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What Are the Consequences for a Second Offense?


Interviewer: So what about for second offenses on up? What are the penalties if you lose this hearing?

Aaron: On a second offense, it gets a little complicated. Actually, I should say it gets a lot complicated. In California, they’ve changed the laws recently. It used to be that on a second offense, you would have a two-year suspension, but after one year of no driving, you could get an interlock license or you could have a restricted license with the interlock.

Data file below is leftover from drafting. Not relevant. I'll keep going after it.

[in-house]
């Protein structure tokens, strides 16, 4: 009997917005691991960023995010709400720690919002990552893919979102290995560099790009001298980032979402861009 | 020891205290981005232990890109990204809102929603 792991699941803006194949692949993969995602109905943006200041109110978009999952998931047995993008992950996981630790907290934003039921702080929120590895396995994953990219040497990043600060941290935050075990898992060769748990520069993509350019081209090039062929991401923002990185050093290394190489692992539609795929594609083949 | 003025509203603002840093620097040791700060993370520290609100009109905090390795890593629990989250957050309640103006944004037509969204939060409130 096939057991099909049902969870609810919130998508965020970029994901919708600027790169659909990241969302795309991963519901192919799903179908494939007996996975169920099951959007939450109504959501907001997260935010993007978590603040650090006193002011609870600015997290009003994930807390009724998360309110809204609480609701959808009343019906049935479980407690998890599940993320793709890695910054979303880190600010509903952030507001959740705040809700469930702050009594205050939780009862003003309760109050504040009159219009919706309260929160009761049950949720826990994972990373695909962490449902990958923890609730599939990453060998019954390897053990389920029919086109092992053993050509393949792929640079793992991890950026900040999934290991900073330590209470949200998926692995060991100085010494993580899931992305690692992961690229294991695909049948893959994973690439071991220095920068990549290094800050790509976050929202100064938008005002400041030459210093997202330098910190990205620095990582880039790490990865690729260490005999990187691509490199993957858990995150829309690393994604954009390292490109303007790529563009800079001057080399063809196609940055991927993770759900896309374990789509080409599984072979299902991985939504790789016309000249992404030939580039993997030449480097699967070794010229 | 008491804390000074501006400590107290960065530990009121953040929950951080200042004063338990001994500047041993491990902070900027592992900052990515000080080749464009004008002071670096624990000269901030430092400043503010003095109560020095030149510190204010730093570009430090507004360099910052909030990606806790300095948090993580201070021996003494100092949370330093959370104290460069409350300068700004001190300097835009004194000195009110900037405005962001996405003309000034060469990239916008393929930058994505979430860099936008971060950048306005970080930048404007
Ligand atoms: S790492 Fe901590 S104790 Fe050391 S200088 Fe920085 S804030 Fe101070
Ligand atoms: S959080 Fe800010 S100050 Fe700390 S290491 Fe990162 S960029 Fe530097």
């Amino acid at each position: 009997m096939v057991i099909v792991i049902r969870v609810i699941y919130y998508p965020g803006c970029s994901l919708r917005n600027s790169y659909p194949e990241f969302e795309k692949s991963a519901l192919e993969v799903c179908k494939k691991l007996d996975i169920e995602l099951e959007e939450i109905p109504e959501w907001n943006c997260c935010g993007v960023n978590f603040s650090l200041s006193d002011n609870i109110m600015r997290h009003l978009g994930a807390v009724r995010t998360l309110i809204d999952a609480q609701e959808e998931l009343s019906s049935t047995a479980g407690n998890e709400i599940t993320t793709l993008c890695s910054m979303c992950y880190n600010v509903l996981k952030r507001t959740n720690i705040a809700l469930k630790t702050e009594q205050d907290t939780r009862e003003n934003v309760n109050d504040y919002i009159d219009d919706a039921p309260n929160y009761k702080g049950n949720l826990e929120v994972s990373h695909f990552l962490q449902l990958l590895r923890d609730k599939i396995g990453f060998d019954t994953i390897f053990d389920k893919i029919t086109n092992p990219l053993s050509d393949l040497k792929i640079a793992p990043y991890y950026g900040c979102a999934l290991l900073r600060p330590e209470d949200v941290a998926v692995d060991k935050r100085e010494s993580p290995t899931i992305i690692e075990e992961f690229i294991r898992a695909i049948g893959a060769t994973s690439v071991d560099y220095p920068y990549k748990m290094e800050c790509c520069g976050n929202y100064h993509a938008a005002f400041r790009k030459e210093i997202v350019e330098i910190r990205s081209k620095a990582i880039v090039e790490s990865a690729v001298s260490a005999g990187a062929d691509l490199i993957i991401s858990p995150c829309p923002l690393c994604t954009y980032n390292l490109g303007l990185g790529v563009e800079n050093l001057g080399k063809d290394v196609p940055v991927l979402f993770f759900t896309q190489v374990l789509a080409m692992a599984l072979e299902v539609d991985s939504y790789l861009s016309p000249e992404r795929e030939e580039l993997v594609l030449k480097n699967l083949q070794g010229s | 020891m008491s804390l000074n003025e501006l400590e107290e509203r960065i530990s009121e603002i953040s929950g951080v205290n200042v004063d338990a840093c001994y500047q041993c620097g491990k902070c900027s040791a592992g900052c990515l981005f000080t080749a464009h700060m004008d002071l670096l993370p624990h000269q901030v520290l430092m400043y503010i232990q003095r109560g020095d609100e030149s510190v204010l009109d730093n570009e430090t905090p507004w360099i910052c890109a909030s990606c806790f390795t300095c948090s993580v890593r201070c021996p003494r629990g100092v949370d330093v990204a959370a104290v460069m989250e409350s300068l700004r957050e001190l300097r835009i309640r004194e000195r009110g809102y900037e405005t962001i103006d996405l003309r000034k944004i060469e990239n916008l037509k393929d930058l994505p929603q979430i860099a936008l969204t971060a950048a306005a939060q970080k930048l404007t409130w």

Now, they’ve changed the rules so that if you get a second offense DUI within 10 years, you are forced to go with at least three months of no driving, then you can get a license with an ignition interlock for the next 21 months. So those two years becomes three months of no driving, followed by 21 months of interlock driving.

However – and this is something that can nullify that – if you’re still on probation for your first offense, and depending on what county and what your penalty was for your first offense, sometimes they are four or five, but most are three year probations, and if you get that DUI within three years, then you’ve violated the zero tolerance laws and you’re looking one year of no driving.

So, those three months go out the window and you’re still looking at one year if it’s a second offense that has been recent – within the period of probation prior.

By Aaron Bortel

Aaron Bortel

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